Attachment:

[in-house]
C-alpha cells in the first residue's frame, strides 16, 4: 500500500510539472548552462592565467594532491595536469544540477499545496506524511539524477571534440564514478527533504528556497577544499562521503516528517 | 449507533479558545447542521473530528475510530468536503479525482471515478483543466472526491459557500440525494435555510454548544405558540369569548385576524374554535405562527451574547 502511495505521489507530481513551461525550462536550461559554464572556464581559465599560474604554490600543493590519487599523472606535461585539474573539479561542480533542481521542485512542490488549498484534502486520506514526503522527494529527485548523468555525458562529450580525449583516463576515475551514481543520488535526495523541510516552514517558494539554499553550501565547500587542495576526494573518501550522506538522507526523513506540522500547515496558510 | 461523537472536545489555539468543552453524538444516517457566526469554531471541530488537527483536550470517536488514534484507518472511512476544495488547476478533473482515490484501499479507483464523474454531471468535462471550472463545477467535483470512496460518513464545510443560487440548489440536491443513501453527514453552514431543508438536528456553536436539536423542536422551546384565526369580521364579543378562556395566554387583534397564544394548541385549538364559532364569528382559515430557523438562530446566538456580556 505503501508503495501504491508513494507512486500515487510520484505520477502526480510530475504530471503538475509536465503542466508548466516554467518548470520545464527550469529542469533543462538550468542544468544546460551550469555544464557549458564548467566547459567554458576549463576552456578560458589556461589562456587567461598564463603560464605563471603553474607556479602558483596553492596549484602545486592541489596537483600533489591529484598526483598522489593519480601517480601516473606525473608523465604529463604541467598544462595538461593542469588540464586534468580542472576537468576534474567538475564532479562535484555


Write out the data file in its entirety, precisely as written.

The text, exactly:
[in-house]
C-alpha cells in the first residue's frame, strides 16, 4: 500500500510539472548552462592565467594532491595536469544540477499545496506524511539524477571534440564514478527533504528556497577544499562521503516528517 | 449507533479558545447542521473530528475510530468536503479525482471515478483543466472526491459557500440525494435555510454548544405558540369569548385576524374554535405562527451574547 502511495505521489507530481513551461525550462536550461559554464572556464581559465599560474604554490600543493590519487599523472606535461585539474573539479561542480533542481521542485512542490488549498484534502486520506514526503522527494529527485548523468555525458562529450580525449583516463576515475551514481543520488535526495523541510516552514517558494539554499553550501565547500587542495576526494573518501550522506538522507526523513506540522500547515496558510 | 461523537472536545489555539468543552453524538444516517457566526469554531471541530488537527483536550470517536488514534484507518472511512476544495488547476478533473482515490484501499479507483464523474454531471468535462471550472463545477467535483470512496460518513464545510443560487440548489440536491443513501453527514453552514431543508438536528456553536436539536423542536422551546384565526369580521364579543378562556395566554387583534397564544394548541385549538364559532364569528382559515430557523438562530446566538456580556 505503501508503495501504491508513494507512486500515487510520484505520477502526480510530475504530471503538475509536465503542466508548466516554467518548470520545464527550469529542469533543462538550468542544468544546460551550469555544464557549458564548467566547459567554458576549463576552456578560458589556461589562456587567461598564463603560464605563471603553474607556479602558483596553492596549484602545486592541489596537483600533489591529484598526483598522489593519480601517480601516473606525473608523465604529463604541467598544462595538461593542469588540464586534468580542472576537468576534474567538475564532479562535484555